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My Gift to God

Michael Balcomb

At a time of giving gifts, what is my gift to God?

Message by Dr. Michael Balcomb, President of the Family Federation for Europe and the Middle East, given during the Sunday service at the River South Community in London, UK 10th December 2023. Slightly edited version.

So it’s Christmas time, almost, and also that’s the time of giving gifts. […]

James 1,17Our first reading this morning is from the book of James chapter 1, verse 17,

“Every good gift and every perfect gift is from above, coming down from the Father of lights, with whom there is no variation or shadow due to change.”

Of course, this is from the 1st century, the beginning of Christian history, and the theme of light and darkness was really very common because the Christians were being persecuted. They were being killed. In some places they had to live underground. There was a lot of darkness, and so this image of God, the bringer and giver of light, came.

Sun at noon
High noon sun 24th August 2020 at 11.38 am. Photo: Path slopu / Wikimedia Commons. License: CC ASA 4.0 Int. Cropped

And I’m also interested in this idea that there’s no shadow because as you know, this was a theme in many of Father Moon’s sermons, that we should live life without shadows. It’s only possible to be without shadow when the sun is at high noon, right? In the tropics where I was born, that happened quite many days. But if you live above the tropics, it never happens.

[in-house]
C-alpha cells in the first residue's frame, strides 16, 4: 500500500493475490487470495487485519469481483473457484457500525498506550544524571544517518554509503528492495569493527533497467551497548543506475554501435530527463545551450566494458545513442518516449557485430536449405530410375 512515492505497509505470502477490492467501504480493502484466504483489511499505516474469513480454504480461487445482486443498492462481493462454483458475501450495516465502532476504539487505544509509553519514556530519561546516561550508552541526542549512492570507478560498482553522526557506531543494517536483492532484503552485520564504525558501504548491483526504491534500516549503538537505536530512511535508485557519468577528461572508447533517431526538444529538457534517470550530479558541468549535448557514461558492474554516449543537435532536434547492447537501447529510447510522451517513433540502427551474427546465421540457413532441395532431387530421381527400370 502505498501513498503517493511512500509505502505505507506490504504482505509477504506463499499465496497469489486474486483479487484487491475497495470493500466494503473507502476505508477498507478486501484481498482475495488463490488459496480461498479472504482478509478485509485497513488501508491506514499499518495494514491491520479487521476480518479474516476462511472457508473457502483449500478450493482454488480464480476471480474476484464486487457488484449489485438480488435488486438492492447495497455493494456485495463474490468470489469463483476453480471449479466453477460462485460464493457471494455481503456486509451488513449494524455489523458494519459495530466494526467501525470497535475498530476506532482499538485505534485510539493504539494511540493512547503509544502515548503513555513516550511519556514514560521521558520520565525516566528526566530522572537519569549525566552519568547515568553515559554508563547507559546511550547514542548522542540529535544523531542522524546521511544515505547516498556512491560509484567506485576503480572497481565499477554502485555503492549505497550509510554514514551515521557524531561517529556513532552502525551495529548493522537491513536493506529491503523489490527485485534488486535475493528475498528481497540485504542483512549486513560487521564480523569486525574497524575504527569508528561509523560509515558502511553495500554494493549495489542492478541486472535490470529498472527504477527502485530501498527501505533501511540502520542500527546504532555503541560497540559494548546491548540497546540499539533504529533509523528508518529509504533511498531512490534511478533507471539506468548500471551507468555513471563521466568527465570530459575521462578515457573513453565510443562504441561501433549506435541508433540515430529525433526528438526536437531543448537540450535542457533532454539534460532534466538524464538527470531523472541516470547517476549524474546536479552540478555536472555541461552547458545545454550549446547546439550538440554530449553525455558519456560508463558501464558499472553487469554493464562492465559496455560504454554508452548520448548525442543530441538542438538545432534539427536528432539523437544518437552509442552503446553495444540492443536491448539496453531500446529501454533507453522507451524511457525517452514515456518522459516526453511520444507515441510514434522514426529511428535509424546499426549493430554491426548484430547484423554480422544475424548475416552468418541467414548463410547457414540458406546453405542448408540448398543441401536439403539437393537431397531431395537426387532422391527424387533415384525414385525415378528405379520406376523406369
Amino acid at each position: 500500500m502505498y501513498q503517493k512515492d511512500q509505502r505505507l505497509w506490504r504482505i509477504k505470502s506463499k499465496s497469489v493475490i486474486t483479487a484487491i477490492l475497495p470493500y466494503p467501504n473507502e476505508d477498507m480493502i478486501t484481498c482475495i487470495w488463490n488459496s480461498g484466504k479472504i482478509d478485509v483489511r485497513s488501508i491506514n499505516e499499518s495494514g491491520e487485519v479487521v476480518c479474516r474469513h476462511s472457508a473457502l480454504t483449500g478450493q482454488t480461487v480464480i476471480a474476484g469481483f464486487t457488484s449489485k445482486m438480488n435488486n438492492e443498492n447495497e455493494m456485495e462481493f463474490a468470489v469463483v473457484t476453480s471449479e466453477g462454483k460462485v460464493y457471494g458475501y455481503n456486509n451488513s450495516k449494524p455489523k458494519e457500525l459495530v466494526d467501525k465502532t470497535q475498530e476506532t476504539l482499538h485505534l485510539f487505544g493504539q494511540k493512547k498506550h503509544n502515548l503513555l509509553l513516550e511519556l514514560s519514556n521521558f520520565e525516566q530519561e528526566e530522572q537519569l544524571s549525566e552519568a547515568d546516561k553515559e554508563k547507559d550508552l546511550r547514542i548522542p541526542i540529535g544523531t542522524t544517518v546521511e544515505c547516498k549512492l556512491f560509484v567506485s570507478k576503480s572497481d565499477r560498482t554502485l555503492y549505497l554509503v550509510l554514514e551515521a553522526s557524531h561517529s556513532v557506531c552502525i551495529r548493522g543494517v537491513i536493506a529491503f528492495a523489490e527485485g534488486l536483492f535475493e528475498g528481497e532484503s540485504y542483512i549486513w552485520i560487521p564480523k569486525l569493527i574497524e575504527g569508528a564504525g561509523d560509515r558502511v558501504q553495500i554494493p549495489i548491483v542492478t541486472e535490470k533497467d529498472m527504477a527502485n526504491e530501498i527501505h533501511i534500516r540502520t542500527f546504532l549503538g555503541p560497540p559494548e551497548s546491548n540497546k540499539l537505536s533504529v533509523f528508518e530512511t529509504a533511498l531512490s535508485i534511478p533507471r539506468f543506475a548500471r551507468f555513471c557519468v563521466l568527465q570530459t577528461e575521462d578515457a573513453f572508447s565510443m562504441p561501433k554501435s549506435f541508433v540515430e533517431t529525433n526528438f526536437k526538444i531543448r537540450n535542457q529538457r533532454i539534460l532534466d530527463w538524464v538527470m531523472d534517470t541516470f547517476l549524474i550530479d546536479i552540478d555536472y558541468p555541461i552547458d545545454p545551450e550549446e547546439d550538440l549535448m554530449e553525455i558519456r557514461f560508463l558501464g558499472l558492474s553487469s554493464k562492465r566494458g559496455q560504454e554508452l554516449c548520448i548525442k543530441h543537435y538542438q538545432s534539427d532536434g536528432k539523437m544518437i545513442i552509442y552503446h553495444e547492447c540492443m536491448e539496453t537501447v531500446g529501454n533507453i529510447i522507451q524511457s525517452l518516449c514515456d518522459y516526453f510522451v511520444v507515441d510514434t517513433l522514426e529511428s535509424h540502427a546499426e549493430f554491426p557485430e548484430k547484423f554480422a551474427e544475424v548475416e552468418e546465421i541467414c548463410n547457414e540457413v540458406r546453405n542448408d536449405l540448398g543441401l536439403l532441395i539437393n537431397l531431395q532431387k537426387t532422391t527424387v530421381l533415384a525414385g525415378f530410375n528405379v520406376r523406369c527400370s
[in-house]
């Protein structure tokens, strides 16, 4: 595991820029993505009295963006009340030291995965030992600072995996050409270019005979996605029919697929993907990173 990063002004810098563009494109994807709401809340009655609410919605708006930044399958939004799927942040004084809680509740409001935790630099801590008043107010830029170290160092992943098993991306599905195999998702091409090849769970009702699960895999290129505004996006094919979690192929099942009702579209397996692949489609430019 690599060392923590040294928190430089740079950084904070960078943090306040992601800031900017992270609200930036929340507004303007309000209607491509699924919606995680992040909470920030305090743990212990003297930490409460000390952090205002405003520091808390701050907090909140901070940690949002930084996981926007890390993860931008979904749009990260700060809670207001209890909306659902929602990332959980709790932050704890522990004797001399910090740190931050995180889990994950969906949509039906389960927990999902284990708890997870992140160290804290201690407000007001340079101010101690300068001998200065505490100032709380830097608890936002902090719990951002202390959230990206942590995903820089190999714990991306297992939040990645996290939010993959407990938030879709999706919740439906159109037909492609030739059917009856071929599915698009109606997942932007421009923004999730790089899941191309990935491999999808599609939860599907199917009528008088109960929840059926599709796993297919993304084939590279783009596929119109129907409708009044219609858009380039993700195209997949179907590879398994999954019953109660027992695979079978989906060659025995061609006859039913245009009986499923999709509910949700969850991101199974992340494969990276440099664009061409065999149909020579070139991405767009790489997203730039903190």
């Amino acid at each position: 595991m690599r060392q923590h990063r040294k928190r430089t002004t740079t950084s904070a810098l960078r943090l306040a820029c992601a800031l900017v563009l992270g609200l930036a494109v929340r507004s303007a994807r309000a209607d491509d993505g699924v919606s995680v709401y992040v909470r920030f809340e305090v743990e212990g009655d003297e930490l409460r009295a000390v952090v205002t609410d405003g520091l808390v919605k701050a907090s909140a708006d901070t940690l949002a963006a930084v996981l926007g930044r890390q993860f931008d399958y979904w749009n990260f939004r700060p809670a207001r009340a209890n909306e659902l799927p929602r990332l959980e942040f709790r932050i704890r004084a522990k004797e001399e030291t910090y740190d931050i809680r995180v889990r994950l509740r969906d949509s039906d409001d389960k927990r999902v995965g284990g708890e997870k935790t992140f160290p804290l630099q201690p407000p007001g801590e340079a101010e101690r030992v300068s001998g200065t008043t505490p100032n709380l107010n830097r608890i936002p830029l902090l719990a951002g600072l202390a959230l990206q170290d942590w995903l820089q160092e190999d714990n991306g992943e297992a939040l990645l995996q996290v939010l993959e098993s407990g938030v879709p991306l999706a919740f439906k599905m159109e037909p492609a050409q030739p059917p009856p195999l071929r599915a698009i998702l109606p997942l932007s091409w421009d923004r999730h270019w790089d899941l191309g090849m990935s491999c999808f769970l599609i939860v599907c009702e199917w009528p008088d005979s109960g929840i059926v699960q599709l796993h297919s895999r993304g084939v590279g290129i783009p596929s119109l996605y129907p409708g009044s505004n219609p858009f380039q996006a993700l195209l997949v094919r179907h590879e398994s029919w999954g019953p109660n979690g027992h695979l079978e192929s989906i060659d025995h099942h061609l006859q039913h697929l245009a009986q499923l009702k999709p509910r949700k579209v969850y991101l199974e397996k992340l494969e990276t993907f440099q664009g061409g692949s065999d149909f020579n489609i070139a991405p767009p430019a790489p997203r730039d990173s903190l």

Receiving the gift of God and sharing it

But spiritually we have to think we’re going to live a life of high noon. It means that between the light of God’s love and God‘s grace, I don’t want to have anything in the way. I want to receive the full warmth of the love and the gift of God, and I want to share that with other people. Those two things.

Having a gift is about both giving and receiving. So if you only give gifts and you never receive one, how will you feel? Bad, terrible, unloved, sad.

But what if you receive gifts and you don’t give any? You feel worse, right? You feel guilty.

God’s gift to us

As we are coming to the end of the year, I wanted to reflect a little bit about the gifts and the giver. And although my sermon title is “My Gift to God”, let’s start by thinking about God‘s gift to me. […]

What has God given to you, this year or any year? It’s sweet to hear that some of you say, “My wife!”

The unchanging God

Public domain image

But think about the second part of that quote from God, “with whom there is no variation or shadow due to change”.

This means that if God has given a gift, He’s not going to say later on, “I kind of wish I didn’t give that gift to those persons. Because they’re not really caring for it, they’re not really multiplying it.”

Now we have to be really sure that if God has blessed you, God has blessed you! If God has called you to a mission, to a task, that call will remain until you fulfill it. He won’t take it back, thinking “OK, they’re not doing it. I have to choose someone else.”

If God says He needs you, He needs you. If God says He wants you, He wants you. That’s it.